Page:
Every week, ESPN's Olgun Uluc runs through what's catching his eye across the NBL, and takes you inside the conversations trickling around the Australian basketball ecosystem. This week, there's a focus on a Melbourne United team that looks untouchable, the Sydney Kings' fascinating tip-off strategy, and the Boomers head coach making the rounds.
Is the league being over-officiated?
I was on the receiving end of texts from multiple head coaches, general managers, and players as the Perth Wildcats' thrilling win over Melbourne United came to an end. It was all about officiating.
We've just finished a round of NBL basketball that had multiple games go way over time, largely because of an abundance of free throws taken in all of them.
The Brisbane Bullets vs. South East Melbourne Phoenix game had 54 total fouls called, and the teams shot a combined 77 free throws. Both teams are physical and do their work down low, but the number was still abnormally high. The Phoenix's next game, against the Cairns Taipans, had 50 total fouls, for 56 free throws; it was a flop fest. Then, we had the Perth-Melbourne game that went to overtime, where we saw 61 total fouls, and 79 total free throws attempted.
After this round, the feeling from those around the league is a mixture of things. A bulk of stakeholders believe the NBL is being over-officiated; officials seemingly aren't allowing incidental physical contact, while rewarding flopping from known embellishers. That's combined with an inability to decipher what is and isn't a foul. For the most part, those around the league want to see some level of freedom of movement, but the inconsistency in calls made seems to be a bigger issue than the perceived quality of certain foul calls. Those around the league, at the very least, just want consistency from game to game.
All of that isn't even going into the missed calls at the end of Monday's game, which included one the NBL says it made a mistake on. Matthew Dellavedova was fouled on a drive to the rim (the league admitted that the next day it was a hands foul), the foul was called, but not the right type of foul, so the call was (rightly) overturned, because of a replay system the coaches around the league (in hindsight, wrongly) agreed to.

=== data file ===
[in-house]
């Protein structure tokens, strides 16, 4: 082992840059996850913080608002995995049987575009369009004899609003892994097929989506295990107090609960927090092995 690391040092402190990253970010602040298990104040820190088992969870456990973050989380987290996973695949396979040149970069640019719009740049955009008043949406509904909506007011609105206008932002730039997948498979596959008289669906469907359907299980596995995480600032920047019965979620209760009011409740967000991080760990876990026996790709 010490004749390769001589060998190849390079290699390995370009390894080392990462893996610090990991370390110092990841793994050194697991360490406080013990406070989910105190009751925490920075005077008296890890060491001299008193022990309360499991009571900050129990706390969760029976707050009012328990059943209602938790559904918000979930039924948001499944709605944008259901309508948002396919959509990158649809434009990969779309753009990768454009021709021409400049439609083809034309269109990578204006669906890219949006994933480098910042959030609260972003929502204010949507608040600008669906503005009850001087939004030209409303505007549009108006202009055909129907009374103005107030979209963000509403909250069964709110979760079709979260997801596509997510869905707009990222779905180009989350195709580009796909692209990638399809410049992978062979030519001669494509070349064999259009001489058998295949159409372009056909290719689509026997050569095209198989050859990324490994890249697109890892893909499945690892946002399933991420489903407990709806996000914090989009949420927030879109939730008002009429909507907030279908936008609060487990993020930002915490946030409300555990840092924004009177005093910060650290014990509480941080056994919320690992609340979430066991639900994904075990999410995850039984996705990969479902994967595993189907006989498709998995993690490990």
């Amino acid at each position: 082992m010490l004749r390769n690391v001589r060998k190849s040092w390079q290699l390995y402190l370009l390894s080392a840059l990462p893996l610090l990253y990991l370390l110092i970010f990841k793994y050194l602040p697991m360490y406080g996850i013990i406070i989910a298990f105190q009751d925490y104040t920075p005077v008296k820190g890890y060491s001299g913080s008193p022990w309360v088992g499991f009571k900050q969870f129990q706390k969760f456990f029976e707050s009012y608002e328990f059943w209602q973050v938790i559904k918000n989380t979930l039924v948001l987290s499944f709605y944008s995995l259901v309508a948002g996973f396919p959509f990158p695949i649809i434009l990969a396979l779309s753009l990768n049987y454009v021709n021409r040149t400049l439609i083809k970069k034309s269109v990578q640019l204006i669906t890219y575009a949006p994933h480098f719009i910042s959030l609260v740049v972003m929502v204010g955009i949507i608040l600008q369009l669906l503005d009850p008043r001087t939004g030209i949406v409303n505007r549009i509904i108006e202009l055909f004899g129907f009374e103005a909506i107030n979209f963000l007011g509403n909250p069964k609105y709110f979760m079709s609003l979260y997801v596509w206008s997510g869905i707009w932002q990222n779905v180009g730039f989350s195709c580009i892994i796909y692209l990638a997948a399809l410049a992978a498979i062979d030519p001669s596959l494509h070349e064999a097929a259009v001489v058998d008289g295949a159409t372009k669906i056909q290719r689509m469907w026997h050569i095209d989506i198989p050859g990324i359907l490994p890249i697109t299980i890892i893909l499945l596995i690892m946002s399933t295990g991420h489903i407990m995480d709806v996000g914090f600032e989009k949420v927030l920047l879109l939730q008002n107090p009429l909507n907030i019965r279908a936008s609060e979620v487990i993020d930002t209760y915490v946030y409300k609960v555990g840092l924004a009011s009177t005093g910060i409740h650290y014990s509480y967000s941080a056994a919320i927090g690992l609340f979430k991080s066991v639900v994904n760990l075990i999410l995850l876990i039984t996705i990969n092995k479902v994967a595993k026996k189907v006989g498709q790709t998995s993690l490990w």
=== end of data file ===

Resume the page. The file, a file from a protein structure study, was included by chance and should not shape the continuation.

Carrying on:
At least three teams -- including Melbourne United, who said it publicly -- planned to make an officiating complaint of some sort to the league after Round 6, sources told ESPN.
There seems to be a build up of frustration across the league, and the numbers appear to warrant that, to an extent.
Over this NBL season, there's an average of 39.9 fouls called per game, which is the most since the 2016-17 season, according to the NBL Stats Centre. On average, teams are shooting a combined 45.1 free throw attempts per game, which is the most ever in the NBL's 40-minute era.
Players have a role in adapting, too, and the league has attempted to make strides toward improving its officiating. There are now four fulltime officials in the NBL, and Scott Butler -- the league's head of referees -- was at the score bench for every game of the NBL Blitz, judging every call made during the tournament. Butler also heads the replay centre during games, so the processes are theoretically in place for things to improve.
We all have our opinions, and rightfully so. Really, though, those opinions don't matter. We're not the ones that can affect change toward positive outcomes. Ask around the league, and the consensus seems to be that any sign of improvement is nowhere to be seen. So if teams want change of some sort, those conversations between them and Butler need to happen sooner rather than later.
Daniel Johnson finds a new home
It's been more than 10 years since Daniel Johnson was in an NBL jersey without an Adelaide 36ers logo on it, but that time is imminent.
Johnson -- the 35-year-old, three-time All-NBL First Teamer -- has signed a deal with the South East Melbourne Phoenix, sources say. The big man will be an injury replacement for Gorjok Gak, who's currently out with a calf issue.
The expectation is that Johnson will be around for two to three games, sources say, but there's scope for it to be longer.
The long-time 36er had a deal with a team in Qatar that recently fell through, so he was available for an NBL team to snatch him up. The Phoenix have been in contact with Johnson since the start of the season, sources say -- when Gak first got injured -- so, with an injury replacement opportunity now available, that process was expedited.
Assuming Johnson's contract gets executed by the NBL in time, he should be available for the Throwdown on Sunday afternoon. The Phoenix's game after that: a matchup with the 36ers in Adelaide.
Breakers seem to be staying put